Today we’re visiting the garden of Cindi Jacobs, whose family just sold their home.
This is our home in Quechee, Vermont. With a nostalgic heart and bittersweet feelings, we had to sell sell our place after 19 years. My husband and I, along with our now two young adult children, spent many weekends and summers in our woodsy spot. The garden was created with the mindset of minimal maintenance and watering provided by Mother Nature.
The pots are filled with hearty plants—ivy (Hedera helix, Zones 5–10, depending on the variety), ornamental peppers (Capsicum annuum, annual), marigolds (Tagetes erecta, annual), and annual grasses (Pennisetum glaucum, annual)—that feel at home against a split rail fence.
At the entrance of the driveway, I planted a small beach rose (Rosa rugosa, Zones 3–9) shrub, which is now the backdrop of this bed with perennials in the front.
Cranesbill (Geranium) in front, yellow-flowering ligularia (Ligularia dentata, Zones 4–8) in the rear. The gardens are mostly shade with lots of rock. Since we have no grass, segregating each area with different “flooring” helped. Here we used gravel, bricks, stone, black mulch for the path, and brown mulch inside the beds.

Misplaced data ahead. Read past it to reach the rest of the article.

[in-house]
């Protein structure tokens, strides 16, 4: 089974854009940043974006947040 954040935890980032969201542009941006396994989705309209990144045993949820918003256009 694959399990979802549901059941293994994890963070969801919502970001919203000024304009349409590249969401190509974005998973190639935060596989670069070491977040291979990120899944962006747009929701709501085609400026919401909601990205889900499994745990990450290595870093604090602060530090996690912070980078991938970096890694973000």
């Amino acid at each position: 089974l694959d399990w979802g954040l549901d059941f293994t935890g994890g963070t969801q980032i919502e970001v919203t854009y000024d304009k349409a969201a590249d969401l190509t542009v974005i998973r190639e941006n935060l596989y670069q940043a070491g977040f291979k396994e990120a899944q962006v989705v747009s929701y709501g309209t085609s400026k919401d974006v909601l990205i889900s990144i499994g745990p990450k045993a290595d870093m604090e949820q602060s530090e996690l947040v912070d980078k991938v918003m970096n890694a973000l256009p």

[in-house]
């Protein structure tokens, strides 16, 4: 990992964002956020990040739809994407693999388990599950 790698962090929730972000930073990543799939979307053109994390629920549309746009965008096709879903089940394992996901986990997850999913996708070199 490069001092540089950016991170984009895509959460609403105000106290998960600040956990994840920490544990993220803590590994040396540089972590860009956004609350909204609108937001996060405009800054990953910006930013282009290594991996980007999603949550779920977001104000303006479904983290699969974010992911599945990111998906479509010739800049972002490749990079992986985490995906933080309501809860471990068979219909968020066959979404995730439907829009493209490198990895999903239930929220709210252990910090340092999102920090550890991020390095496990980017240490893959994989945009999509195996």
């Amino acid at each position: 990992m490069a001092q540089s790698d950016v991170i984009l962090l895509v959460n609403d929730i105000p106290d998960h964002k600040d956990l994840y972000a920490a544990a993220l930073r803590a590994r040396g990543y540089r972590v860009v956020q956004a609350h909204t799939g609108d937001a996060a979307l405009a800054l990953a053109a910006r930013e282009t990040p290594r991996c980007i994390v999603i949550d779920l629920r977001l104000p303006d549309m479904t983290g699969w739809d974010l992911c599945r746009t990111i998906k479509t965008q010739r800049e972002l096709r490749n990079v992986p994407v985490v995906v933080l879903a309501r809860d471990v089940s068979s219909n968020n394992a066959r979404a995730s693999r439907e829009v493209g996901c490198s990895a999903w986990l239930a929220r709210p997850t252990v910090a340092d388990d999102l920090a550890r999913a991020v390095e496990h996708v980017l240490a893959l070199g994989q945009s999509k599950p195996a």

In the window boxes, I repeated the containers’ themes of marigolds, ivy, and peppers, and then I added coleus (Solenostemon scutellarioides, annual) and ornamental cabbage (Brassica oleracea, annual).
I built this firepit and laid the patio many years ago—and ended up seeing a massage therapist after being unable to turn my head. Bluestone is heavier than it looks even when you are rolling it!
Finally, a grouping of winter planters by the front door. I used a few small evergreens for anchors and then added pieces of cut branches/foliage to fill in for color and texture, as I feel winter doesn’t have to be all white.
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